Network Operators Agree to Standardize Marketing Practices
Today the Mobile Marketing Association and top U.S. wireless network operators announced plans to consolidate and standardize their mobile marketing practices. AT&T, Sprint, T-Mobile and Verizon Wireless are all on board. What this means for the end users is that there will be a more consistent experience across the different carriers as to how they see advertisements and other marketing materials presented. The carriers and their marketers will benefit by seeing more efficient campaigns, faster time to market, better monitoring and auditing, and reduced costs across the board that are expected to save $200 million annually within the industry.
US Carriers Agree to Sell Samsung Galaxy Note Edge
Samsung today announced that the five largest wireless network operators in the U.S. will sell the Galaxy Note Edge beginning this month.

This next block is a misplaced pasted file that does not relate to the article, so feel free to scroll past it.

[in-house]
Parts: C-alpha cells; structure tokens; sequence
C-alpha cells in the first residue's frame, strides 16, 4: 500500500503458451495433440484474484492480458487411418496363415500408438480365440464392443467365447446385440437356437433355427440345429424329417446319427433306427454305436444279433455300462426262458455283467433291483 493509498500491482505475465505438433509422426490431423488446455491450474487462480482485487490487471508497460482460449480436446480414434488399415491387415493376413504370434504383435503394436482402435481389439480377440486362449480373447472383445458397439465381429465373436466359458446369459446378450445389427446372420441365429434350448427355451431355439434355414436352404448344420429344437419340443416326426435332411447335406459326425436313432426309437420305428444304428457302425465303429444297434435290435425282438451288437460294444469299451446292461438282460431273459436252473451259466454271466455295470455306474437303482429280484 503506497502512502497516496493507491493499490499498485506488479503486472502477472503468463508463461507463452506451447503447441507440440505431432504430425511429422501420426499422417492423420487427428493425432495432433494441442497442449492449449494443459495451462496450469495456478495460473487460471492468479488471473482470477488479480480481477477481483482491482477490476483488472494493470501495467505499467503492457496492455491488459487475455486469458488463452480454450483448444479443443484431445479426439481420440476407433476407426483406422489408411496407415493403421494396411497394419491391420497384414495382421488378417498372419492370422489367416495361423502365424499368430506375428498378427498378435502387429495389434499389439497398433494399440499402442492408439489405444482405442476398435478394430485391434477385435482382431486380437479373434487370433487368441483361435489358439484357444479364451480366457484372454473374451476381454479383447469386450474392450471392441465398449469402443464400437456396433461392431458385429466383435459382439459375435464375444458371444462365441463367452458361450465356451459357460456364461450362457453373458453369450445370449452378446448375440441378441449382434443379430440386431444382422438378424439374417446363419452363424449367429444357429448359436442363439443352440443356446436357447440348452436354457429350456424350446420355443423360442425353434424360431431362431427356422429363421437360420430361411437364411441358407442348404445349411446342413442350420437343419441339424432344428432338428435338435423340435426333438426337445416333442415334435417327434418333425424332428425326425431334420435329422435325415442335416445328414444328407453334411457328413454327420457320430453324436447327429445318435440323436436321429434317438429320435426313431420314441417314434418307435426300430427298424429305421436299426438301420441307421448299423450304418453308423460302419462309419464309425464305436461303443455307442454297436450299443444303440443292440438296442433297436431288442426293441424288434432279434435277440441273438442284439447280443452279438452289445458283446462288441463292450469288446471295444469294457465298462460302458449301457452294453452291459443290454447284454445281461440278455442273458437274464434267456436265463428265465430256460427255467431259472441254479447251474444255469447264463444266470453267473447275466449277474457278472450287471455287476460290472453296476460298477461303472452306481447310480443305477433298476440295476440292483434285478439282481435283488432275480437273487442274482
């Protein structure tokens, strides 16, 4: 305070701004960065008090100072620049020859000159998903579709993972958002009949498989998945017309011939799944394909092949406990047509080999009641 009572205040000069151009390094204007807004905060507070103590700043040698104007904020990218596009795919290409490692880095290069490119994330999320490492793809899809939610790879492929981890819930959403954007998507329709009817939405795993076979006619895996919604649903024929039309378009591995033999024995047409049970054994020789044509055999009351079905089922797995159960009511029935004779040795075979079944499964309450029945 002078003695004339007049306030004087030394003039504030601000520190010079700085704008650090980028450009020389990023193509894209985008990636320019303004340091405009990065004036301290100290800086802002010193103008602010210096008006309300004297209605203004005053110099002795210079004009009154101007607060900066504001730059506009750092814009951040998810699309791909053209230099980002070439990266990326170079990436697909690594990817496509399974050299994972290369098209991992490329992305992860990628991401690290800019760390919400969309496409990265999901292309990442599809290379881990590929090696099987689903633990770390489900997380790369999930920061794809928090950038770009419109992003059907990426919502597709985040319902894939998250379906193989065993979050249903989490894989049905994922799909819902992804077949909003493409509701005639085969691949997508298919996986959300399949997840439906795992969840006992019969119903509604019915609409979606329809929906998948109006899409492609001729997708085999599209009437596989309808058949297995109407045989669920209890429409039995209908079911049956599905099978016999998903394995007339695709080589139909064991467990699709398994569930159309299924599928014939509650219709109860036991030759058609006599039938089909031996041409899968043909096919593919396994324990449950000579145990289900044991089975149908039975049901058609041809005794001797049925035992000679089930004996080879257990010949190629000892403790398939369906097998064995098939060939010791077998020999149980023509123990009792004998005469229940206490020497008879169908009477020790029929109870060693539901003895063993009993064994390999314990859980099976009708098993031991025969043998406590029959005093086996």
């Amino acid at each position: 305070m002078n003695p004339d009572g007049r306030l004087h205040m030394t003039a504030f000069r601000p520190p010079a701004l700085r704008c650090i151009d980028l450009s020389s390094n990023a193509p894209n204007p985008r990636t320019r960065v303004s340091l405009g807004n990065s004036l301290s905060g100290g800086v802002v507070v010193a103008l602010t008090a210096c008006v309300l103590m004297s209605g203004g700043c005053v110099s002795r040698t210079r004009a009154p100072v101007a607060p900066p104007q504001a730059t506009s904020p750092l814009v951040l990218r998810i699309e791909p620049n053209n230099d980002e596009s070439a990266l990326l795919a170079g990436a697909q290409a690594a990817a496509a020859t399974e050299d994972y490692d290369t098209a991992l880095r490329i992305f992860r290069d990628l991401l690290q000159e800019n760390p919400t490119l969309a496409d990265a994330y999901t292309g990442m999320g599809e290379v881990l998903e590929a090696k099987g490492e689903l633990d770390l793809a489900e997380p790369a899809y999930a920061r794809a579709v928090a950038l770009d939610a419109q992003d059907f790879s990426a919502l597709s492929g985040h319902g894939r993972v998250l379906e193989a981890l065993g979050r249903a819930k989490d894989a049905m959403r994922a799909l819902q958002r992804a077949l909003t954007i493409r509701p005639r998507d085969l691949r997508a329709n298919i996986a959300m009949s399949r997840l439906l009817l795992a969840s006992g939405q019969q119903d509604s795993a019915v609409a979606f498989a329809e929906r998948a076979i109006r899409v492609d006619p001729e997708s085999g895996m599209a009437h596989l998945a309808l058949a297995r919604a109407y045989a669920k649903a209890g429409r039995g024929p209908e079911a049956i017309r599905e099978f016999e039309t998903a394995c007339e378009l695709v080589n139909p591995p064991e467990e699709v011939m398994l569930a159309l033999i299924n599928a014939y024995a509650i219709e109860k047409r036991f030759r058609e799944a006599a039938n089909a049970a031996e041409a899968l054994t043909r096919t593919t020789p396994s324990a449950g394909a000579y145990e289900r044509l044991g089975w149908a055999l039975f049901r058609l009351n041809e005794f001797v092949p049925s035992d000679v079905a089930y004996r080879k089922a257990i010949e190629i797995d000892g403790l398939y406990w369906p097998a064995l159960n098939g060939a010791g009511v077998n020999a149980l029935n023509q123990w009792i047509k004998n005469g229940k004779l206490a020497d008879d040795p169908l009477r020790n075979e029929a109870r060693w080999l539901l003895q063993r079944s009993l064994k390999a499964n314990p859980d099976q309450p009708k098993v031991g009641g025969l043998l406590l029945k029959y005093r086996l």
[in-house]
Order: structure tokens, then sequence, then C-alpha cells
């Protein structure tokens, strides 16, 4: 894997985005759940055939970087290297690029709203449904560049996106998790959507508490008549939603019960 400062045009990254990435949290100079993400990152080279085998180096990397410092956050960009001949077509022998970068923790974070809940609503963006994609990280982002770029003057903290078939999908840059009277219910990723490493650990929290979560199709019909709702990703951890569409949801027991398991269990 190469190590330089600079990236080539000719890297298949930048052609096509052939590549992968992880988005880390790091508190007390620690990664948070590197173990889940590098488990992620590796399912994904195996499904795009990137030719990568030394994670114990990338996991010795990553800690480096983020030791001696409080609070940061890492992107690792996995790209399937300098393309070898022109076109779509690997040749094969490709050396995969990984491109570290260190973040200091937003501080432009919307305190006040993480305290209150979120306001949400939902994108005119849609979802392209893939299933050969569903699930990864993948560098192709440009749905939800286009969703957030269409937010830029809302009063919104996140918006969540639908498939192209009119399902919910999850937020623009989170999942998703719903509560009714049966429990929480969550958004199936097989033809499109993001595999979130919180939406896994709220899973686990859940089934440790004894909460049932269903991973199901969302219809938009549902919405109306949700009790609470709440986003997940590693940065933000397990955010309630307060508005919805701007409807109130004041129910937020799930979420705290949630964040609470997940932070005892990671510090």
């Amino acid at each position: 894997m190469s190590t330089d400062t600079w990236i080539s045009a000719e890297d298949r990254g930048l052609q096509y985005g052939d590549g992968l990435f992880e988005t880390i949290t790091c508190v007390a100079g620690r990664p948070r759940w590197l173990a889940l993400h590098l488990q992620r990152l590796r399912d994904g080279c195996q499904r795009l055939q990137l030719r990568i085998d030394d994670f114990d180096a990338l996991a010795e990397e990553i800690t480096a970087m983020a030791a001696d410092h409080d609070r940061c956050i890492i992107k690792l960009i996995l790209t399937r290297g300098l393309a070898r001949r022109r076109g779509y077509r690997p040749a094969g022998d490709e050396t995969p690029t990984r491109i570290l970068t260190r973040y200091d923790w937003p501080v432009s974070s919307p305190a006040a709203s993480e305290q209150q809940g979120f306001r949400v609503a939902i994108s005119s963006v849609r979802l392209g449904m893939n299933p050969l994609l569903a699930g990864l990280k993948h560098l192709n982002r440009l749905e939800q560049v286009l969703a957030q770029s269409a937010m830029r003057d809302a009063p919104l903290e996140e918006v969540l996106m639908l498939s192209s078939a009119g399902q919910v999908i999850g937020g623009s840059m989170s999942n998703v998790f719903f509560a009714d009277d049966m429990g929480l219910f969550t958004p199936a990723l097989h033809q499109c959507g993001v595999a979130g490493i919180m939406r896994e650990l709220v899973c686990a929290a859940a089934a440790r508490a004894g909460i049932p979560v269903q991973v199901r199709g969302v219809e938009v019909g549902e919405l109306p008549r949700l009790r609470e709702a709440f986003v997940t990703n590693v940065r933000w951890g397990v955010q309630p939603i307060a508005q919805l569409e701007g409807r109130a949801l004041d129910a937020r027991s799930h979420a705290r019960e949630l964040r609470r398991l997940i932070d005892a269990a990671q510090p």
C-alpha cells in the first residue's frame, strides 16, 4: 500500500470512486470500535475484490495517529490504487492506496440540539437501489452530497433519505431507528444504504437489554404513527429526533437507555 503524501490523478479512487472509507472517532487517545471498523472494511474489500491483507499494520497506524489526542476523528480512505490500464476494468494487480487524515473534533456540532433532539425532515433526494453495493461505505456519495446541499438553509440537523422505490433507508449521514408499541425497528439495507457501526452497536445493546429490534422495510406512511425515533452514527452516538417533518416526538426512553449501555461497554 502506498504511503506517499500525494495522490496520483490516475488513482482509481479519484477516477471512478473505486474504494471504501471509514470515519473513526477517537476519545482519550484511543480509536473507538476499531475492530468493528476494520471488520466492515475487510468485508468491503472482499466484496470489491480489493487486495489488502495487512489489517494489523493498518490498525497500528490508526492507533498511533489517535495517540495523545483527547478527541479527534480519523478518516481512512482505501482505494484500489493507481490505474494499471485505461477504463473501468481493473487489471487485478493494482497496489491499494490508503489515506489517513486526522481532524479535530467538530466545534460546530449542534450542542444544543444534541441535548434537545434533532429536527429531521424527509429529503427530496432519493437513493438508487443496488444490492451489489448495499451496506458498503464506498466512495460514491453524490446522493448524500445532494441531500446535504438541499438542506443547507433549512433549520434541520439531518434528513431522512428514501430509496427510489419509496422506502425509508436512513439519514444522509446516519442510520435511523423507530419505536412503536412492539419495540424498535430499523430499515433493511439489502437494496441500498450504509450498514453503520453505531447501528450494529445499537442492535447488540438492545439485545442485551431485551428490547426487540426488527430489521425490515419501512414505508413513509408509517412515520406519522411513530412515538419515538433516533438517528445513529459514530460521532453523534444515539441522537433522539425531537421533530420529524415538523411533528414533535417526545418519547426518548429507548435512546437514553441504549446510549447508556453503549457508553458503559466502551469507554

AT&T Says 'Unlimited' Customers Can Use 22GB Before Throttling
AT&T has revised its network management policies in a way that benefits select customers. Moving forward, subscribers with legacy unlimited data plans can safely consume 22GB of data before encountering potential throttling.
FCC Fines AT&T $100 Million Over Throttling Practices
The FCC today took action against AT&T for misleading consumers about its unlimited mobile data plans and throttling policies. The agency says AT&T willfully and repeatedly violated its Open Internet Transparency Rule, which was put in place in 2010.
FCC Says Lyft Violated Robo-Call Rules
The FCC today cited Lyft for violating rules meant to prevent companies from using autodialers and other automated tools to call or message consumers. According to the FCC, Lyft's terms of service mandates that all customers agree to receive marketing messages.
Carriers to Rely on CTIA, Other Trade Groups to Sue FCC
AT&T, Verizon Wireless and other mobile network operators won't sue the FCC over its proposed net neutrality plans on their own, but will through a number of trade groups. Sources cited by Reuters suggest the move will allow the carriers to streamline their litigation and prevent them from becoming the targets of backlash.
Sounds like an oblique move to further develop price fixing, thereby ke...